Authentication , Breach Notification , Data Breach

Tech Start-Up Slack Technologies Hacked

Company Rolls Out Two-Factor Authentication Post-Attack
Tech Start-Up Slack Technologies Hacked

Slack Technologies, a tech start-up that offers a group chat tool, announced March 27 that it's rolling out two-factor authentication after hackers breached a database of user profile information. The company did not reveal how many of its users may have been affected by the February incident.

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The database included user names, email addresses and one-way encrypted, or "hashed" passwords, Ann Toth the company's vice president of policy and compliance strategy, says in a blog. "In addition, this database contains information that users may have optionally added to their profiles, such as phone number and Skype ID."

No financial or payment information was accessed or compromised in this attack, Toth says. "We have no indication that the hackers were able to decrypt stored passwords. ..."

During its investigation, the company detected "suspicious activity affecting a very small number of Slack accounts," according to the blog. Toth says it has notified the individual users and team owners who the company believes were impacted and are sharing details with their security teams.

Actions After the Breach

After the company discovered the cyber-attack, it "blocked this unauthorized access and made additional changes to our technical infrastructure to prevent future incidents," Toth says in the blog. "We have also released two-factor authentication and we strongly encourage all users to enable this security feature."

Slack has also released a "password kill switch for team owners," Toth says. "This allows for both instantaneous team-wide resetting of passwords and forced termination of all user sessions for all team members. This means that everyone is signed out of your Slack team in all apps on all devices."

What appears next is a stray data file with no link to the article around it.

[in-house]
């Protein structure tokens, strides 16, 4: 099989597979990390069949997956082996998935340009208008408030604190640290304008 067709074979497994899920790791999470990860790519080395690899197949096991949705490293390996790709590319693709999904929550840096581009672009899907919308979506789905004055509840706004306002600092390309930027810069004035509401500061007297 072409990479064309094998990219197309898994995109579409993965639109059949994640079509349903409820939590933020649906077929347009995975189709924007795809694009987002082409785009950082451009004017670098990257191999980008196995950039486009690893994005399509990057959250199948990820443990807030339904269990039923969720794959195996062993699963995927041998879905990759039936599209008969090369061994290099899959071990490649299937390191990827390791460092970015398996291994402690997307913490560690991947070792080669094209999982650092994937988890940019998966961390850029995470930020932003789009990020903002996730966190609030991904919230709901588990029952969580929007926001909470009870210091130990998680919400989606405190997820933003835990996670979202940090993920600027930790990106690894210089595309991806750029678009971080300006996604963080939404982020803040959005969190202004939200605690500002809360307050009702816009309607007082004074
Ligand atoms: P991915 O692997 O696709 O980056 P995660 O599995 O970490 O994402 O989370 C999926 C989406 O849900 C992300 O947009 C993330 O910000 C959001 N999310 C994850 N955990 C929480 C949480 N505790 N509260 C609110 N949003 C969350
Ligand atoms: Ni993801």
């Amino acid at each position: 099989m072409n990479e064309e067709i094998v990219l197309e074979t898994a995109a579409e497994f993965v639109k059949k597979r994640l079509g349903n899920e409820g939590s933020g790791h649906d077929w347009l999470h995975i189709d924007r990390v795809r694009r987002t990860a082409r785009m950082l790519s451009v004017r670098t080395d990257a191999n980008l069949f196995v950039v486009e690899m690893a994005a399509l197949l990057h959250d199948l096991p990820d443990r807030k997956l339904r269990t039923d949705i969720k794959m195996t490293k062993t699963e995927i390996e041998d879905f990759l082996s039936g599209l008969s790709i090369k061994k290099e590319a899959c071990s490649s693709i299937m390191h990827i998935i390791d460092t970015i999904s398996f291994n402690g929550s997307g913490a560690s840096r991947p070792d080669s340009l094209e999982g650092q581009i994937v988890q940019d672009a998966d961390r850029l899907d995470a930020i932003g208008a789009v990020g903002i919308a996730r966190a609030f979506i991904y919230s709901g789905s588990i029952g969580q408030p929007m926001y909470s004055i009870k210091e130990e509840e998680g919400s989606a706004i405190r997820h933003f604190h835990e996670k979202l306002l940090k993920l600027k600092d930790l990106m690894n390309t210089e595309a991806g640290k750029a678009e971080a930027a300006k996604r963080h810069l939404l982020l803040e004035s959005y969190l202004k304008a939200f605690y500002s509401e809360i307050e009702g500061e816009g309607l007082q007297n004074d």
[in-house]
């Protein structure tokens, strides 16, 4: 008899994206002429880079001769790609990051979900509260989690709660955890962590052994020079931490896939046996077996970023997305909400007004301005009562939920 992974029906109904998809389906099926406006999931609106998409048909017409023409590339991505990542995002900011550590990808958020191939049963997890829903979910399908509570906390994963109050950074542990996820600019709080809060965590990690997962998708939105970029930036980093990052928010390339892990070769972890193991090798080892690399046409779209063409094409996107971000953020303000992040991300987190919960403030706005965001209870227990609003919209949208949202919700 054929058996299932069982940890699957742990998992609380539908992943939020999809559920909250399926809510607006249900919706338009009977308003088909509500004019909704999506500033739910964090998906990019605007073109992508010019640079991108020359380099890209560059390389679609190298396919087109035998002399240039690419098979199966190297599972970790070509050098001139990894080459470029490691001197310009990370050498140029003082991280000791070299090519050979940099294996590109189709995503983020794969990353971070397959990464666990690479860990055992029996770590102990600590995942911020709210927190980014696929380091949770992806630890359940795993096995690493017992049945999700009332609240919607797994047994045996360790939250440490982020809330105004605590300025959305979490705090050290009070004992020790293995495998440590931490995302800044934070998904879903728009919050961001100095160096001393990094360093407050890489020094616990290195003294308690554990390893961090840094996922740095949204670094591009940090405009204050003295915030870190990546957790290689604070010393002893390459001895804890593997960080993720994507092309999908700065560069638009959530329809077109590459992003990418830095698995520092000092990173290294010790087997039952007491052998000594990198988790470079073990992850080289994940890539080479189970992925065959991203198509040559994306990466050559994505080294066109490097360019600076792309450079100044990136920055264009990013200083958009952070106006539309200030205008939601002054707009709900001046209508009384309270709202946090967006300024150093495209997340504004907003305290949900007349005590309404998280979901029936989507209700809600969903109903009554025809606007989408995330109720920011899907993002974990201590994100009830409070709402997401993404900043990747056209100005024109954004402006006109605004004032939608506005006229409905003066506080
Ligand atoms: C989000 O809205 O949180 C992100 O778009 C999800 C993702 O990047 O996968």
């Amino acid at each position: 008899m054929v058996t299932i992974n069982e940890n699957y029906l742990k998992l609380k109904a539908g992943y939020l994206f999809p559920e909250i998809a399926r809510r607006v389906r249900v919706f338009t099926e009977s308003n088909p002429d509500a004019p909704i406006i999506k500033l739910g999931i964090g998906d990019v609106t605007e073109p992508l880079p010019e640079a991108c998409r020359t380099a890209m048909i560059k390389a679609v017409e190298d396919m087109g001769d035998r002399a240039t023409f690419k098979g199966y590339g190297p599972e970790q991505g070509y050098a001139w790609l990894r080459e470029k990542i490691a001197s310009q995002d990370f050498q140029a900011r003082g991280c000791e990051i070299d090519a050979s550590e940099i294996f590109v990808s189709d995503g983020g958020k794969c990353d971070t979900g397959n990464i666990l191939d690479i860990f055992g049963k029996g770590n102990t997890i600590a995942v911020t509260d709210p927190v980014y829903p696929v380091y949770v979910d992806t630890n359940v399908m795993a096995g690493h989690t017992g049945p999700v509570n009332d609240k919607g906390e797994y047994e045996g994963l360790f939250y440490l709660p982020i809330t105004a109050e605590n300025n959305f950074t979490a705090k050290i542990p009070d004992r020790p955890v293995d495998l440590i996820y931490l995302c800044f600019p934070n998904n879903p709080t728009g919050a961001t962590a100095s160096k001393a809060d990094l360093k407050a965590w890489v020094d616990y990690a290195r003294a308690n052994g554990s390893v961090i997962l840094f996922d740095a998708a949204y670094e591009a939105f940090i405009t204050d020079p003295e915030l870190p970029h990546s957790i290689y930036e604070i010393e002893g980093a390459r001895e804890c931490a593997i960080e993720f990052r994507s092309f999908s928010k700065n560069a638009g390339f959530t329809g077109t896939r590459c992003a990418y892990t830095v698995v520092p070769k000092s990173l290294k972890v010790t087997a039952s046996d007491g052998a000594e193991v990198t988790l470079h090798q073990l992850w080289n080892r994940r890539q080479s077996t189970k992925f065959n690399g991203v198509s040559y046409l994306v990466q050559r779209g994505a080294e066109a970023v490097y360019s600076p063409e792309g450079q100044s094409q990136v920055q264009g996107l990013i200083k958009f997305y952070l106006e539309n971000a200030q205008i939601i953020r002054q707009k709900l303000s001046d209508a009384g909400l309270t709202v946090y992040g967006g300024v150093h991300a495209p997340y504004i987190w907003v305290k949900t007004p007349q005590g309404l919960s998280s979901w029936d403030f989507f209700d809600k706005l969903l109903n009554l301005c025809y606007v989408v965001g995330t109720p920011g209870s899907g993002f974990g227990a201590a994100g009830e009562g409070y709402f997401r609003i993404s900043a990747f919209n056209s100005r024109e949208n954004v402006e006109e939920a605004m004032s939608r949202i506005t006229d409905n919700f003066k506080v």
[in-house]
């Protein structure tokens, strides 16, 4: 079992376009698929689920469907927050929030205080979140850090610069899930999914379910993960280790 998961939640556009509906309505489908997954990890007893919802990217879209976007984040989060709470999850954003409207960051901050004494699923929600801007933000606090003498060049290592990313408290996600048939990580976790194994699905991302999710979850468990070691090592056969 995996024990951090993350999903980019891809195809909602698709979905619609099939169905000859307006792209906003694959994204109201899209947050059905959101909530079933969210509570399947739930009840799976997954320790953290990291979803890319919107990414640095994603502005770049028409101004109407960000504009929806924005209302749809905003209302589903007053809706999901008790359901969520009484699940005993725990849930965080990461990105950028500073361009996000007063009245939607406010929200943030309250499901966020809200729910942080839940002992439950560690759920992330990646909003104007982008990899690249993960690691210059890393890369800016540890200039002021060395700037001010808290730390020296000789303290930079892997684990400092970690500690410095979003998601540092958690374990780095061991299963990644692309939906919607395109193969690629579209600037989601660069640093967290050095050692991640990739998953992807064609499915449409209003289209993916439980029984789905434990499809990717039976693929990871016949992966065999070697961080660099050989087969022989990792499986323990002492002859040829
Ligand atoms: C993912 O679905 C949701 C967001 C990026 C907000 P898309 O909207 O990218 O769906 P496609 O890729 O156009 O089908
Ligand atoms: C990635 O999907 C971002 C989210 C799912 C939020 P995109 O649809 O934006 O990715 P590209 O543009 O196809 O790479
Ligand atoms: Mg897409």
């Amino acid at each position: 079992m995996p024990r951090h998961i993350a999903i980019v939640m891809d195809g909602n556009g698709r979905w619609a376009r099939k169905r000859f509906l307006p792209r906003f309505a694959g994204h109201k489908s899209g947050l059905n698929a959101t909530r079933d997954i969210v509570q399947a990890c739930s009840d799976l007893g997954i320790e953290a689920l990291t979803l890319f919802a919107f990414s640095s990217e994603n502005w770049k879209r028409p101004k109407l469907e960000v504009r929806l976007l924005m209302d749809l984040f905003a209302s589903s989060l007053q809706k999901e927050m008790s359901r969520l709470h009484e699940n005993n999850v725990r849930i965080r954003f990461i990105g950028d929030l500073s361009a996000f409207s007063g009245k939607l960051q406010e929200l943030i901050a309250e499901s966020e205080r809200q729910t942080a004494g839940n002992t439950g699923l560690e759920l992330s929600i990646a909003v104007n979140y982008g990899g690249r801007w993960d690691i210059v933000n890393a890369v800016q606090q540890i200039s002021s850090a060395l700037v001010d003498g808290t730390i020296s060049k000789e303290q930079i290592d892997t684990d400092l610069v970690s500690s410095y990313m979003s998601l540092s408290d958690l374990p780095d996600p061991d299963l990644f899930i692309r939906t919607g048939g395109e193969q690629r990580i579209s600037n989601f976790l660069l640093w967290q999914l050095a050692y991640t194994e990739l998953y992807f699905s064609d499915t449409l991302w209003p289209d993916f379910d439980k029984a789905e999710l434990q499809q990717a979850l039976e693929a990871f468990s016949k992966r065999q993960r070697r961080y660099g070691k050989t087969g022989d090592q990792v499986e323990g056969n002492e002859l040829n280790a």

Slack's investigation, which is ongoing, revealed that the unauthorized access took place during a period of approximately four days in February, according to the blog. "As soon as the evidence was uncovered, we started communication with the affected teams. The announcement was made as soon as we could confirm the details."

Since the compromised system was first discovered, Toth says, "we have been working 24 hours a day to methodically examine, rebuild and test each component of our system to ensure it is safe. We are collaborating with outside experts to cross-check assumptions and ensure that we are meticulous in our approach. In addition we have notified law enforcement of this illegal intrusion."

In a statement to Information Security Media Group, a Slack spokeswoman says, "We cannot comment beyond details in the blog post about any other unauthorized activity that may have affected individual accounts. We have been in direct communication with a very small number of individual account holders and team owners, but will not be commenting publicly about these accounts. We can confirm that there was no access to databases containing message archives or other similar sensitive team data as part of this incident."

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About the Author

Marianne Kolbasuk McGee

Marianne Kolbasuk McGee

Executive Editor, HealthcareInfoSecurity

Marianne Kolbasuk McGee is executive editor of Information Security Media Group's HealthcareInfoSecurity.com media site. She has about 30 years of IT journalism experience, with a focus on healthcare information technology issues for more than 15 years. Before joining ISMG in 2012, she was a reporter at InformationWeek magazine and news site, and played a lead role in the launch of InformationWeek's healthcare IT media site.




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